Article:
I want to tell you a story about a friend of mine named Lisa. Over ten years ago I was quite ill to the point of being almost bedridden. My husband, who at the time had a very under-standing boss, would help get the day started with our children and then go to work about 9:00. I was very lonely, and we had no church. After visiting one church, a couple of kind women volunteered to come over and clean my house. They did this with love and without judgment of me. One of the women was Lisa.
Lisa started coming to visit me, listening to my lament and praying with me. I was still reeling from other events in my life prior to my illness. With a kind and understanding heart, Lisa heard my doubts and my cries, with love and without judgment. At her suggestion, I started memorizing Psalm 27. Now at the time, I could barely manage to remember a verse a week, but she never treated me as inferior.
After a few weeks I heard her tell the story of her life to a group of women. Eight months earlier in February, her oldest son had committed suicide. She had already lived through other family deaths in horrific circumstances, and this seemed to be the final blow to her. She told God that if that’s the kind of God He was, she didn’t know if she wanted to believe in Him anymore.
When Mother’s Day came around, as you can imagine, it was a heartbreaking day for her. That afternoon, however, the words of Psalm 119:11, came to her mind, “Thy word have I hid in mine heart, that I might not sin against thee,” (KJV); Lisa decided she didn’t want to sin against God anymore. She begin to memorize Psalm 27, and from there she went on to Psalm 13, and then memorized Psalm after Psalm. We sat there listening to her with tears streaming down our faces. God comforted and restored her heart, and she in turn was strengthening us as she stood there, a testimony of trust in Him in the darkest of circumstances. God had not told her any whys about her life, but He had reached into her heart and turned her back to trust in Him. She later told me that she lived by these words of Paul:
For our light affliction, which is but for a moment, worketh for us a far more exceeding and eternal weight of glory; While we look not at the things which are seen, but at the things which are not seen: for the things which are seen are temporal; but the things which are not seen are eternal.
2 Corinthians 4:17-18 (KJV)
On the way home with her that evening, I told her I couldn’t believe how patient and loving she had been with me because her year had held such catastrophe compared to mine. She told me she didn’t compare, she just wanted to help as she was able.
We need more Christians like Lisa. Too often when faced with someone in pain, that person is ignored, judged or held at arms length. There are times the church appears to believe that if a group is organized, then love will happen. Organizing can present a façade of ministry without actually accomplishing anything. Love occurs and ministry happens when one person reaches out to give what another truly needs—without presumption of what the need is and without pride of heart. This means the other person must be thought about and considered—Who is this person? What is he like? What does she need? Organizing should be be done because it will meet a need, and not because we have failed to consider each other and think it will meet a need. Philippians 2 should be written on our hearts.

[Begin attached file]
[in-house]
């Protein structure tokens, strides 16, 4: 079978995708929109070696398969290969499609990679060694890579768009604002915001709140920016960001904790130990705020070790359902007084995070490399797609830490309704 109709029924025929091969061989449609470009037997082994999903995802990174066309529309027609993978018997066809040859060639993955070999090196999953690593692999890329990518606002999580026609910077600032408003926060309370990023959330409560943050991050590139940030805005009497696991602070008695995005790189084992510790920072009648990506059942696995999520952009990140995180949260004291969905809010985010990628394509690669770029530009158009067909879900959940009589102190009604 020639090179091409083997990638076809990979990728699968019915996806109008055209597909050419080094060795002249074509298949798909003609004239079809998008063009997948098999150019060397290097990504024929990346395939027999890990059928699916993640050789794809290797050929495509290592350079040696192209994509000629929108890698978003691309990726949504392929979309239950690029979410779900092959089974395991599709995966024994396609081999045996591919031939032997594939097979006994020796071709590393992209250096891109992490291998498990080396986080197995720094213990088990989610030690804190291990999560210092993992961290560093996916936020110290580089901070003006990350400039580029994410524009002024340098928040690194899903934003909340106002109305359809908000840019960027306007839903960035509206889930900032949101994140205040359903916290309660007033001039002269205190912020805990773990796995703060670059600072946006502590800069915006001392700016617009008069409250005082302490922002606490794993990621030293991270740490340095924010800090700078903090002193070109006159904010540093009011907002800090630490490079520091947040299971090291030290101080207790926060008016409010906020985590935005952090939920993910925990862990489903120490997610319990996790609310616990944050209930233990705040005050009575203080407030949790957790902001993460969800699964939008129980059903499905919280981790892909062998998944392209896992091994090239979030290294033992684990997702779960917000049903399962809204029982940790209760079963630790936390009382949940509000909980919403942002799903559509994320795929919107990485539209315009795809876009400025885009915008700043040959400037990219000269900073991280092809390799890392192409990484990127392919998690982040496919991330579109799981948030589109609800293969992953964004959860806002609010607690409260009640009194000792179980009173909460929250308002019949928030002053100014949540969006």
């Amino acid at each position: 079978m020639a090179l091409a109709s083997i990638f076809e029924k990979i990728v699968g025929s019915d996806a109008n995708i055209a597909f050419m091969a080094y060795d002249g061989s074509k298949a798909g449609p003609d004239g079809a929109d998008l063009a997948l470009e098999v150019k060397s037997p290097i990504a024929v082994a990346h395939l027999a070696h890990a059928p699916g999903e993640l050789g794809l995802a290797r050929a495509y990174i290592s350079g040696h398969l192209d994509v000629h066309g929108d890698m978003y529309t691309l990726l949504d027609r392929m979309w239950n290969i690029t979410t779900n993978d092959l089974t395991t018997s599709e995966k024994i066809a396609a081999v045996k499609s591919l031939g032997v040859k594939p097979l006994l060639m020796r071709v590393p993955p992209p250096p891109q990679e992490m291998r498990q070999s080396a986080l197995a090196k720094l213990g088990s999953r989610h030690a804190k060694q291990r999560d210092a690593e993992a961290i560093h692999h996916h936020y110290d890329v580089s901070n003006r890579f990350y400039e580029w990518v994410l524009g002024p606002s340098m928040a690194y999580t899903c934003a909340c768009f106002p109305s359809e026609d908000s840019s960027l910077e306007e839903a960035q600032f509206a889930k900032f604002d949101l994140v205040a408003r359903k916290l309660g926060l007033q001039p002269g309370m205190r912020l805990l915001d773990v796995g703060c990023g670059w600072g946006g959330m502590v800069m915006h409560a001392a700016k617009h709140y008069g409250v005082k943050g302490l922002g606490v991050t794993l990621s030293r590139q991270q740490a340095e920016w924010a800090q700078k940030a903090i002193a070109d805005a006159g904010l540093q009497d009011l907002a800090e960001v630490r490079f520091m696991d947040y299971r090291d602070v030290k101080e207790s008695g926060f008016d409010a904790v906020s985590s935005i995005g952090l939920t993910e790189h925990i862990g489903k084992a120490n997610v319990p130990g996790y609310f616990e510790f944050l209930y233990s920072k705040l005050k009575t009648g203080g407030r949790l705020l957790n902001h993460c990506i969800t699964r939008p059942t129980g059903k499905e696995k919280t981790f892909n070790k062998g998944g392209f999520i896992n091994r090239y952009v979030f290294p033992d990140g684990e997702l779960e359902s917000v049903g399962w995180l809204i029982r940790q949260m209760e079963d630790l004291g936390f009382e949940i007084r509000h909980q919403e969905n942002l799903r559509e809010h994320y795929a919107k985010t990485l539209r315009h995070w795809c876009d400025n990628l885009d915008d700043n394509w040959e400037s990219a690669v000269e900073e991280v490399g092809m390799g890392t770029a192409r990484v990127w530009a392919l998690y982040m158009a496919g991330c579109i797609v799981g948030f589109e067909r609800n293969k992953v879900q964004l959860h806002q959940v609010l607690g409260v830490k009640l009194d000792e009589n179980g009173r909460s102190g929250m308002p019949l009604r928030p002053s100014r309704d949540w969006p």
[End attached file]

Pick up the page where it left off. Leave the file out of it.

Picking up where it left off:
I realize that different people have different abilities, yet far too few are willing to do the hard work of walking with someone through a valley of affliction. I think sometimes the suffering of another person causes our own inward fears and doubts to resonate. We cannot organize a group or steer someone to a meeting as a means of avoidance of the problems of others or of our own anxieties. We must risk not knowing the answers or whys, and leave those in God’s hands. God has called us to love one another.
If I speak with the tongues of men and of angels, but do not have love, I have become a noisy gong or a clanging cymbal.
If I have the gift of prophecy, and know all mysteries and all knowledge; and if I have all faith, so as to remove mountains, but do not have love, I am nothing.
And if I give all my possessions to feed the poor, and if I surrender my body to be burned, but do not have love, it profits me nothing.
Love is patient, love is kind and is not jealous; love does not brag and is not arrogant, does not act unbecomingly; it does not seek its own, is not provoked, does not take into account a wrong suffered, does not rejoice in unrighteousness, but rejoices with the truth; bears all things, believes all things, hopes all things, endures all things.
Love never fails; but if there are gifts of prophecy, they will be done away; if there are tongues, they will cease; if there is knowledge, it will be done away.
For we know in part and we prophesy in part; but when the perfect comes, the partial will be done away.
When I was a child, I used to speak like a child, think like a child, reason like a child; when I became a man, I did away with childish things.
For now we see in a mirror dimly, but then face to face; now I know in part, but then I will know fully just as I also have been fully known.
But now faith, hope, love, abide these three; but the greatest of these is love.
1 Corinthians 13–14:1a
Walter Langley, “Never Morning Wore To Evening But Some Heart Did Break” Public Domain
Lisa is younger than I am; I chose the painting for its pathos.
Original content: Copyright ©2010 Iwana Carpenter